A Burundi U.N. peacekeeper was killed in an ambush in the Central African Republic on Thursday, the U.N.’s Minusca mission announced on Friday, August 24.
The latest deadly attack brings to six the number of blue helmets killed in CAR this year, and comes just days before armed groups are due to discuss a list of demands with an African Union panel that aims to broker peace.
The ambush, believed to be carried out by anti-Balaka militants, occurred on Thursday evening in Pavika, a village around 22 kilometres (14 miles) from the town of Alindao in the centre of the country, Minusca said in a statement.
Armed men “attacked Minusca personnel who were assuring the security of a truck belonging to a contractor of the mission,” the statement said.
“Blue helmets from the [Minusca] Force’s forward military post at Pavika were sent as reinforcements at around 8:20 pm and they were ambushed by another anti-Balaka group along the way,” Minusca said. “During the exchange of fire, a blue helmet was mortally wounded.”
Minusca said that peacekeepers returned fire and the perpetrators were “buried.”
Thursday’s incident is the second deadly attack on peacekeepers in the Alindao area in recent months. On May 17, a Mauritanian peacekeeper was killed and eight others injured in an attack on a U.N. convoy south of Alindao that was also blamed on anti-Balaka militants.
Armed groups present demands
This week media reported that CAR’s armed groups will present dozens of demands to an African Union expert panel seeking to broker peace in the country. On August 27, the armed groups will seek to “harmonize” their demands in meetings with the A.U. panel before they submit a final list to the government.
RJDH reported that the list includes 12 “non-negotiable” demands, including the development of a national dialogue that will lead to constitutional change and a means for the armed groups to transform into political organisations. They also want a review of military deals with Russia and South Africa, and a general amnesty for fighters.
Five human rights organizations united in opposition to an amnesty for the armed groups which they said “would be incompatible with the government’s duty to bring those responsible for grave international crimes to justice.”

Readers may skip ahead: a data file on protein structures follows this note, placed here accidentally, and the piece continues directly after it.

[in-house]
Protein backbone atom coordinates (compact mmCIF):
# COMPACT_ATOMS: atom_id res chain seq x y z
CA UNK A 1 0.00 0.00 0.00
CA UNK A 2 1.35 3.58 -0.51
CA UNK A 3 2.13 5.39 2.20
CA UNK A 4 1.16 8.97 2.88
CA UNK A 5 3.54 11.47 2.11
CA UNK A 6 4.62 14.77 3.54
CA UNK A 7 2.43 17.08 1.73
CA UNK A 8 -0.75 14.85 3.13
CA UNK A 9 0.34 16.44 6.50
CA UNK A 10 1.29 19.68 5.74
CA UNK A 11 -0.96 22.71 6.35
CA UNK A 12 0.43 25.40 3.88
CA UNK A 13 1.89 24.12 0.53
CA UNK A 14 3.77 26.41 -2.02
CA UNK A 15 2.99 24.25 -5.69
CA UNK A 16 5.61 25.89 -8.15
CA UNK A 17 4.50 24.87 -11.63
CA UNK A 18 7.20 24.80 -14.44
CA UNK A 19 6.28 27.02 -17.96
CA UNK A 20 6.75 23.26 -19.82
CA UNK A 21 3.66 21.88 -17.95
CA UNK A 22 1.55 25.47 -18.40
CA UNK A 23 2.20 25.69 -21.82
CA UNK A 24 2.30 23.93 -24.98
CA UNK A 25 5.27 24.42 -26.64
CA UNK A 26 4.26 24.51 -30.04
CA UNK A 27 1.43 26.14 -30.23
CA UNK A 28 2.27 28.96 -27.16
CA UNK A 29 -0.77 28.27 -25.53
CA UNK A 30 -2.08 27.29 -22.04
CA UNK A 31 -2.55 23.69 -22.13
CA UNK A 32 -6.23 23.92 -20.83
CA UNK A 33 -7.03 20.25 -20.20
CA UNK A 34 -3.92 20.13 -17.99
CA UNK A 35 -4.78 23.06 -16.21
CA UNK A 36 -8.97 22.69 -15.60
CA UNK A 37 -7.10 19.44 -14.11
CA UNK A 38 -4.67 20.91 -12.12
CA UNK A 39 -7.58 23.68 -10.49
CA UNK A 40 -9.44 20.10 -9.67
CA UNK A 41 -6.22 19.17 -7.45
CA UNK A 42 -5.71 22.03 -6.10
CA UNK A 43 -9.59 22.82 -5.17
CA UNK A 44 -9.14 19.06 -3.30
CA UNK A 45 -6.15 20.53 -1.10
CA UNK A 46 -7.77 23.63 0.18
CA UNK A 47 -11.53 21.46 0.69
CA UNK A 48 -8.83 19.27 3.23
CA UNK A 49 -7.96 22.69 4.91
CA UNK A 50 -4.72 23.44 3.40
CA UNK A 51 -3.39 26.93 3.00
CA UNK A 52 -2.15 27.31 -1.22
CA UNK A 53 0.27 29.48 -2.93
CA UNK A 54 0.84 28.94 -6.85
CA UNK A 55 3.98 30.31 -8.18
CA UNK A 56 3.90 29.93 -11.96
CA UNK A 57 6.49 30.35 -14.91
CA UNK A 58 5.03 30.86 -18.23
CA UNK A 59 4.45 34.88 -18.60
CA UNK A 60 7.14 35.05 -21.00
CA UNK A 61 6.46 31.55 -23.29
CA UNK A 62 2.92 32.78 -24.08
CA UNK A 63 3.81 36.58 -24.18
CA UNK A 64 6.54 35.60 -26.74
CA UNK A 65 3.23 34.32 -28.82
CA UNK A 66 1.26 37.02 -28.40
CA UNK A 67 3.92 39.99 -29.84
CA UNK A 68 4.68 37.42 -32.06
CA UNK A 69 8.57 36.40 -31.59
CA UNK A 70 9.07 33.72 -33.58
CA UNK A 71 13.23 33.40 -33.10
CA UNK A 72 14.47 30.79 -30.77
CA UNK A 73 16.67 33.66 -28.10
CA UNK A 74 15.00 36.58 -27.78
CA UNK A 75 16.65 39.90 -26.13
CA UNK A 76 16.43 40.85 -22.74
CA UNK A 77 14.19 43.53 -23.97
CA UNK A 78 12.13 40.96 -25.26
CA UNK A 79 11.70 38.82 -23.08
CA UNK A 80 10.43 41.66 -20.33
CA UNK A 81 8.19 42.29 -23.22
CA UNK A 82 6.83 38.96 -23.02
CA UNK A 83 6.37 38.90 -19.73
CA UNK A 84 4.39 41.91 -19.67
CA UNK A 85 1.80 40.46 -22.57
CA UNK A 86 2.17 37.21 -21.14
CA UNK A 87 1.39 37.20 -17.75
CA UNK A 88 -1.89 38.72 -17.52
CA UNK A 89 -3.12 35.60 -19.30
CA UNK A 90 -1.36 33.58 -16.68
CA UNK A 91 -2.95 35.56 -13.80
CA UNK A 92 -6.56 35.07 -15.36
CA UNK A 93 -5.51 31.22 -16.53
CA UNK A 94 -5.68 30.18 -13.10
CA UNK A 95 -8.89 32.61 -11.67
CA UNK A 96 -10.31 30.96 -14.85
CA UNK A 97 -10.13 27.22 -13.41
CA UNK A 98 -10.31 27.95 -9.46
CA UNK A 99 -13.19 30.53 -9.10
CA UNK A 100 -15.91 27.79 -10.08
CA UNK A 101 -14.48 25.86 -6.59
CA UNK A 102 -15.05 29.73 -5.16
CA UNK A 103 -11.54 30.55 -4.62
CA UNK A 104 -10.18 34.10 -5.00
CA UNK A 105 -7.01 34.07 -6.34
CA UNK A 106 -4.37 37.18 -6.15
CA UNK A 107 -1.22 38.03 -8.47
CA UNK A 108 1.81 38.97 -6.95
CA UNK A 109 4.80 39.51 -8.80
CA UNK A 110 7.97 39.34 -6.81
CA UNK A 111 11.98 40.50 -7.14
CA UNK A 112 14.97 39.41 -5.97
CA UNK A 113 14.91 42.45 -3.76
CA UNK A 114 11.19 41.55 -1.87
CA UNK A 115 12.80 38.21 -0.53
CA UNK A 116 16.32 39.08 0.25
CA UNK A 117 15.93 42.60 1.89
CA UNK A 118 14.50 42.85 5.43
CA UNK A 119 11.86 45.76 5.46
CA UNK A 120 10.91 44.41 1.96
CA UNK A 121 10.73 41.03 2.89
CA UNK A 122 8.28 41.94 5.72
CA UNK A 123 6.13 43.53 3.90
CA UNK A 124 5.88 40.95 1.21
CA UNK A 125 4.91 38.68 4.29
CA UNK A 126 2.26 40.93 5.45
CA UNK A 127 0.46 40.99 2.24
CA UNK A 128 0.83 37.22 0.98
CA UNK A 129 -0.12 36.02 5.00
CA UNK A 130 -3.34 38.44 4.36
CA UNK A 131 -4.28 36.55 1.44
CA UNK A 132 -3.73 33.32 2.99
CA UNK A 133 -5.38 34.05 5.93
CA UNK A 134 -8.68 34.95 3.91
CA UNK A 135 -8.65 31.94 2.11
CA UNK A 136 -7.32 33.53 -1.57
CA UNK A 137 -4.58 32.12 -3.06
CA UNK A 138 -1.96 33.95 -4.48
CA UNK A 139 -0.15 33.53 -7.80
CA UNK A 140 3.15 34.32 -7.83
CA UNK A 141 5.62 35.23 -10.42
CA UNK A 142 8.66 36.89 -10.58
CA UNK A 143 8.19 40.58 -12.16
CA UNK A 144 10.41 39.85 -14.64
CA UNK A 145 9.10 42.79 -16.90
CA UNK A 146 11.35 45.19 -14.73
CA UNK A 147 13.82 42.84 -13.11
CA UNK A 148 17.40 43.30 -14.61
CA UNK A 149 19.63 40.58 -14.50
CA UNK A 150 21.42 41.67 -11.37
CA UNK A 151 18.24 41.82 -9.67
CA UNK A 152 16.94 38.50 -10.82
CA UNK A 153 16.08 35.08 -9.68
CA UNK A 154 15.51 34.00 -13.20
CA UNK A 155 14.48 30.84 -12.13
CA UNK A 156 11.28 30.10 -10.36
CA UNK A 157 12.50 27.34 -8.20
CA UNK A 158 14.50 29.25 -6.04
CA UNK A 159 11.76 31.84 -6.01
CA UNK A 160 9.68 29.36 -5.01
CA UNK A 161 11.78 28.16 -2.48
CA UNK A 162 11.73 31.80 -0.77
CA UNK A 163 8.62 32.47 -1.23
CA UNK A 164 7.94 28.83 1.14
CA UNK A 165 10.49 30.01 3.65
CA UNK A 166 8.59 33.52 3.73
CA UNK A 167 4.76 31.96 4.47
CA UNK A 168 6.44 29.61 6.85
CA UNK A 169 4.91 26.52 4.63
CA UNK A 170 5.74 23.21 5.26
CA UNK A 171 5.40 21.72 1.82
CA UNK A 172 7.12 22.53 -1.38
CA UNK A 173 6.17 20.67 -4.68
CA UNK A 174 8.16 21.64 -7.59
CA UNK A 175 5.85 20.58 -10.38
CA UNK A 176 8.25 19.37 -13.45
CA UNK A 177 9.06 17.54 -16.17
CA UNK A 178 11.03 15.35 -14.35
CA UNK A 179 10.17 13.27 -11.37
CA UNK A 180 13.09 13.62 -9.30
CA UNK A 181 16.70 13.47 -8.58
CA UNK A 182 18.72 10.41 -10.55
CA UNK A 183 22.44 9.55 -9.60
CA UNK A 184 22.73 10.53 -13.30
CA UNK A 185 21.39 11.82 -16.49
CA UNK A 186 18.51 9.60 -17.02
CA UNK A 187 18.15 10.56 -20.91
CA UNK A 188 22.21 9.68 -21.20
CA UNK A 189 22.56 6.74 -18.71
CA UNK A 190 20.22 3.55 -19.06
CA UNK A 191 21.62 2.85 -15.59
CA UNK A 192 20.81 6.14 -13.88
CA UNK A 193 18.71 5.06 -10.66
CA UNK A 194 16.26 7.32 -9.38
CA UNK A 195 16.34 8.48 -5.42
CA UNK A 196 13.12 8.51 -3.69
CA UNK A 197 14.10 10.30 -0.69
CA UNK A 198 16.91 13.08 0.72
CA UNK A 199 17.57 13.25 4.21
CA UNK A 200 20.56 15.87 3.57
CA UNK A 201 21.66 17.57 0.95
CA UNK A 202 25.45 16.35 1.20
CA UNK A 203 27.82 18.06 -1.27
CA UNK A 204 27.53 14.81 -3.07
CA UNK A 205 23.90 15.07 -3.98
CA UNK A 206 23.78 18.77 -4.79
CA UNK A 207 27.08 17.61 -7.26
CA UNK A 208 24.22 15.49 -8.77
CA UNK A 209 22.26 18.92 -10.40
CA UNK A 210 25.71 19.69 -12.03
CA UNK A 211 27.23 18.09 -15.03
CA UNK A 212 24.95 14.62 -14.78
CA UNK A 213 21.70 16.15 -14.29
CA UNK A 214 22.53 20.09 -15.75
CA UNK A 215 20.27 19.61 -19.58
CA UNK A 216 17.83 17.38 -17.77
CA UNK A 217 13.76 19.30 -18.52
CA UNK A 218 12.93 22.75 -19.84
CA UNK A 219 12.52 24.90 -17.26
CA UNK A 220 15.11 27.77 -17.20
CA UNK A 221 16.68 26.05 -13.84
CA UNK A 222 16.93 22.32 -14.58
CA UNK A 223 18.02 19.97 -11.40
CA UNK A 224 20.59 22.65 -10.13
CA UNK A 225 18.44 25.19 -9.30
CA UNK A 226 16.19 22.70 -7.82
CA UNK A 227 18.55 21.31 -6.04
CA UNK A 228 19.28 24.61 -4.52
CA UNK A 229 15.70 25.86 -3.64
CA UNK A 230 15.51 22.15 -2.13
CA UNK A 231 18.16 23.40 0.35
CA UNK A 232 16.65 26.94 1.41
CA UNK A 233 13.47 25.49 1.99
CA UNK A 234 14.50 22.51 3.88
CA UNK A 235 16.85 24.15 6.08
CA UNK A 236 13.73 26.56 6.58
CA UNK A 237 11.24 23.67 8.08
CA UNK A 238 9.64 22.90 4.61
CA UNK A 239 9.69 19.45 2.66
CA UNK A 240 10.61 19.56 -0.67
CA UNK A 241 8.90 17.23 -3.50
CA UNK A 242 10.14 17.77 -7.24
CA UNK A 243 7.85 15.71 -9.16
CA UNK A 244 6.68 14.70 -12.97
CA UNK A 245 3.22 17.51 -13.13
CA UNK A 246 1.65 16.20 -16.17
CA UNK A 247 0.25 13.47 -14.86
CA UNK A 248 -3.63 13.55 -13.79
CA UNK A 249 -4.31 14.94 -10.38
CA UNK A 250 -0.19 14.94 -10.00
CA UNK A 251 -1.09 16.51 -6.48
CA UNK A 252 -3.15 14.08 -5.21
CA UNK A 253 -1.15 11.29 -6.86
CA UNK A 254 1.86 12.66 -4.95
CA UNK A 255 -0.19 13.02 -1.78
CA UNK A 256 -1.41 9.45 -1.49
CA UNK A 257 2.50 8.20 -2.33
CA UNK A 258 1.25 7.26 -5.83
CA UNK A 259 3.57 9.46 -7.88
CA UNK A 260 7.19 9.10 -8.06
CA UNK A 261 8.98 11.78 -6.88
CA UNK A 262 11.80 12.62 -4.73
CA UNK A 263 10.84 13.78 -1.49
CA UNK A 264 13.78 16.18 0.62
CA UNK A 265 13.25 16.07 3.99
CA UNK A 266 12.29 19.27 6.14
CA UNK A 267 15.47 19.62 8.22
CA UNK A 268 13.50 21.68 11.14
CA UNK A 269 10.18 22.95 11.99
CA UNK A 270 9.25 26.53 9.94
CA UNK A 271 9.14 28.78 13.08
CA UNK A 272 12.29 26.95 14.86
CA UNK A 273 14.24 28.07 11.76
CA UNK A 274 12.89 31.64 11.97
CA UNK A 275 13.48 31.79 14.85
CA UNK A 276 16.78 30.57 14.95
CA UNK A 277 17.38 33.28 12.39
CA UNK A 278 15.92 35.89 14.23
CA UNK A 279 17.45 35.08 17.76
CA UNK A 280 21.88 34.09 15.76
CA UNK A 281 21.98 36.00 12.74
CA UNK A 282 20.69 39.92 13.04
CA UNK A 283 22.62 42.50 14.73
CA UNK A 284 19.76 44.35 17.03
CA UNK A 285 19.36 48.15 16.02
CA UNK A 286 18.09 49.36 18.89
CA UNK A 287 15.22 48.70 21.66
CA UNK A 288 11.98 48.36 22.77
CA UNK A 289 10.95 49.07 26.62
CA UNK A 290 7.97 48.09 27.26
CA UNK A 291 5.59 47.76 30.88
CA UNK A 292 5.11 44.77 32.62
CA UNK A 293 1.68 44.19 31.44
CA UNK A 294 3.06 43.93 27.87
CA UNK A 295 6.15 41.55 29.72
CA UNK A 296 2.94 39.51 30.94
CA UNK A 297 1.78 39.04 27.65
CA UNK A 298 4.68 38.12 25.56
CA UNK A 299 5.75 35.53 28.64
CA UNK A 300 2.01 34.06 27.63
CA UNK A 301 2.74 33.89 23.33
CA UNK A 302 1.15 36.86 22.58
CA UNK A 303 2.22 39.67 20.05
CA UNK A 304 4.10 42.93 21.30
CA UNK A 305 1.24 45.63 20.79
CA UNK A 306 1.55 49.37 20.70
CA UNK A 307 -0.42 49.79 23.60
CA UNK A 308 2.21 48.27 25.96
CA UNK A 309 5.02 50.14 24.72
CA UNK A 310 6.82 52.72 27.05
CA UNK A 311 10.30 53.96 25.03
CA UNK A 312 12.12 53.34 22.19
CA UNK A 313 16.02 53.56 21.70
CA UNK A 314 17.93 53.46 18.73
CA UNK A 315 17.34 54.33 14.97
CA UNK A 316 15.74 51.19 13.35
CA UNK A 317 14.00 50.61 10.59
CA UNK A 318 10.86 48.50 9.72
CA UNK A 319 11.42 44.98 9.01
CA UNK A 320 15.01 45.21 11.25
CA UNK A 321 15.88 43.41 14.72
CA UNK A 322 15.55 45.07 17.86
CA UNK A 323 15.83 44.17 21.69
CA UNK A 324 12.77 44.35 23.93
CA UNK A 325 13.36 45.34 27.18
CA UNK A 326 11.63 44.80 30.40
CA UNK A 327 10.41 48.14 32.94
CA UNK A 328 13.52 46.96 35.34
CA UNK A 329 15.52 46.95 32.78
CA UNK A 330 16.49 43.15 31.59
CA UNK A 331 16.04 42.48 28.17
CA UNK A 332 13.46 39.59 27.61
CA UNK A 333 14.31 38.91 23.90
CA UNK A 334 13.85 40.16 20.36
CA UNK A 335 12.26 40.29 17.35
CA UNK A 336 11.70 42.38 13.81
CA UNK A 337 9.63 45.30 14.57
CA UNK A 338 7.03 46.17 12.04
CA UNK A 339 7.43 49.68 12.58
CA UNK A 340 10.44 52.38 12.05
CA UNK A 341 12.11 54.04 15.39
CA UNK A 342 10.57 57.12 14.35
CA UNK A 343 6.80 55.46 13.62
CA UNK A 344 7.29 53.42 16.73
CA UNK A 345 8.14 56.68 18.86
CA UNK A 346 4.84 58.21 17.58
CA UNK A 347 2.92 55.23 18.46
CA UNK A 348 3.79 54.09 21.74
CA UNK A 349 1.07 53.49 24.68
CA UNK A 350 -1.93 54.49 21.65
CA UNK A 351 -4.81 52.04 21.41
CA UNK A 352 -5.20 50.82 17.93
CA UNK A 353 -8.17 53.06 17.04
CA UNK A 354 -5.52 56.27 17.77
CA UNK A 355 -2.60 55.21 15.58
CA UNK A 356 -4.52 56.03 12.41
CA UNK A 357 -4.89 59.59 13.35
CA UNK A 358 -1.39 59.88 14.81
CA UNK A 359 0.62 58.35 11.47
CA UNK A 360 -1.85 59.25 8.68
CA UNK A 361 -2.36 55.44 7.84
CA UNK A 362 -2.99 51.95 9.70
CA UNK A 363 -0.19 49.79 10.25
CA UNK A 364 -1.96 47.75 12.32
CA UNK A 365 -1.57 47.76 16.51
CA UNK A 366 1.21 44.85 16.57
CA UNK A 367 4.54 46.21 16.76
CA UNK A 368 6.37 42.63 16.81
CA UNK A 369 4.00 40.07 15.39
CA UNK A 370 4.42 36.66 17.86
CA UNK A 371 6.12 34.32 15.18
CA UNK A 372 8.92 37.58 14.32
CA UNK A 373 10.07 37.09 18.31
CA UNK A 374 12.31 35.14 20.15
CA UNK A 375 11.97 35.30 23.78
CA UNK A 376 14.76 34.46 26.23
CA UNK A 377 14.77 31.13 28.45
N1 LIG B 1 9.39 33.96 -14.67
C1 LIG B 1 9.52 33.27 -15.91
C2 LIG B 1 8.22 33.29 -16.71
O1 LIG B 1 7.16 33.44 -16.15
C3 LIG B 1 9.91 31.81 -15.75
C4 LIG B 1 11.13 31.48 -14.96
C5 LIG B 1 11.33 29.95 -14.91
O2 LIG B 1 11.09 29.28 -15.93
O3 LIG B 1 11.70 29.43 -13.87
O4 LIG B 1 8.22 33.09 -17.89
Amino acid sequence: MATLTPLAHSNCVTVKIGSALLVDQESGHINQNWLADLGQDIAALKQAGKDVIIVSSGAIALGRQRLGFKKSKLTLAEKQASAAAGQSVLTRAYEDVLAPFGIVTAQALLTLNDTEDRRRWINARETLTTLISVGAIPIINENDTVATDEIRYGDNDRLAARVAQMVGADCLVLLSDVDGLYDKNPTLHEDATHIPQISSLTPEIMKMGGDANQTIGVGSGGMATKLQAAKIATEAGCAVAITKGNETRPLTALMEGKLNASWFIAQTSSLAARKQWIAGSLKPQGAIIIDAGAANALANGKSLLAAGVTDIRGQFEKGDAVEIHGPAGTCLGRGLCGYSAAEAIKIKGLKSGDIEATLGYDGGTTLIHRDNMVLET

“The armed groups at the negotiating table are suspected of having committed numerous grave abuses against civilians, such as murder, rape, sexual slavery, torture, looting, persecution and destruction of religious buildings,” they said.
Attacks across CAR
According to AFP, there have been a number of attacks on peacekeepers over the past week. On August 18, three blue helmets were injured in an anti-Balaka attack in Mbres in the centre of the country, and two days later, peacekeepers were fired on by members of the ex-Seleka FPRC group in Bria, in the east.
The most recent deadly attack on peacekeepers was on June 12, when another Burundian peacekeeper was killed in clashes in Bambari and a second peacekeeper seriously injured in an incident blamed on the ex-Seleka armed group the Union for Peace in the Central African Republic (UPC).
In an separate incident in Bambari the same day, two Central African Republic soldiers and a Russian advisor were wounded in an attack also blamed on the UPC.
Russian advisors work with CAR’s military and provide security and advice for President Faustin-Archange Touadera. Further strengthening their ties, Russia and the Central African Republic signed a military cooperation agreement on August 21. Russia’s deputy defense minister said the pact was a “framework agreement” that includes the exchange of delegations, mutual visits and the education of CAR personnel in Russian military institutes.
The pact was signed three weeks after three Russian journalists were murdered near Sibut in late July. The journalists were in CAR to investigate Wagner, a shadowy Russian private military contractor group, and its possible relation to both government and armed groups.
CAR authorities and Russia have characterised the motive for the mysterious killings as robbery, but Kremlin critic Mikhail Khodorkovsky who funded the investigation has claimed this argument “does not stand up to scrutiny”.
A country in crisis
Despite rich reserves of diamonds, gold and uranium, Central African Republic is one of the world’s poorest countries. The majority-Christian country descended into violence following the ousting by the Seleka coalition of Muslim-majority rebel groups of President Francois Bozize in 2013. a former general, Bozize himself seized power in a coup in 2003.
Seleka was officially disbanded within months, but many fighters refused to disarm, becoming known as ex-Seleka. Many others joined the mainly Christian anti-Balaka militia to fight the Seleka, leading to a spiral of violence between groups along both religious and ethnic lines.
By the end of 2014, the country was de facto partitioned – anti-Balaka in the southwest and ex-Seleka in the northeast.
Violence by both sides led to thousands of deaths. Nearly 700,000 people are displaced, 570,000 have fled the country and 2.5 million are in need of humanitarian aid, according to the United Nations.
Touadera’s weak government controls around a fifth of the country and relies heavily on the United Nations peacekeeping mission, Minusca, for support. The rest is controlled by at least 14 different militia groups who often fight each other for control of revenue from extortion, roadblocks or mineral resources.
In April, Touadera called for more peacekeepers to be deployed, and for the Minusca mission to transition from peacekeeping to peace enforcement. He also said he wanted to “accelerate” the disarmament of members of armed groups.
With reporting from AFP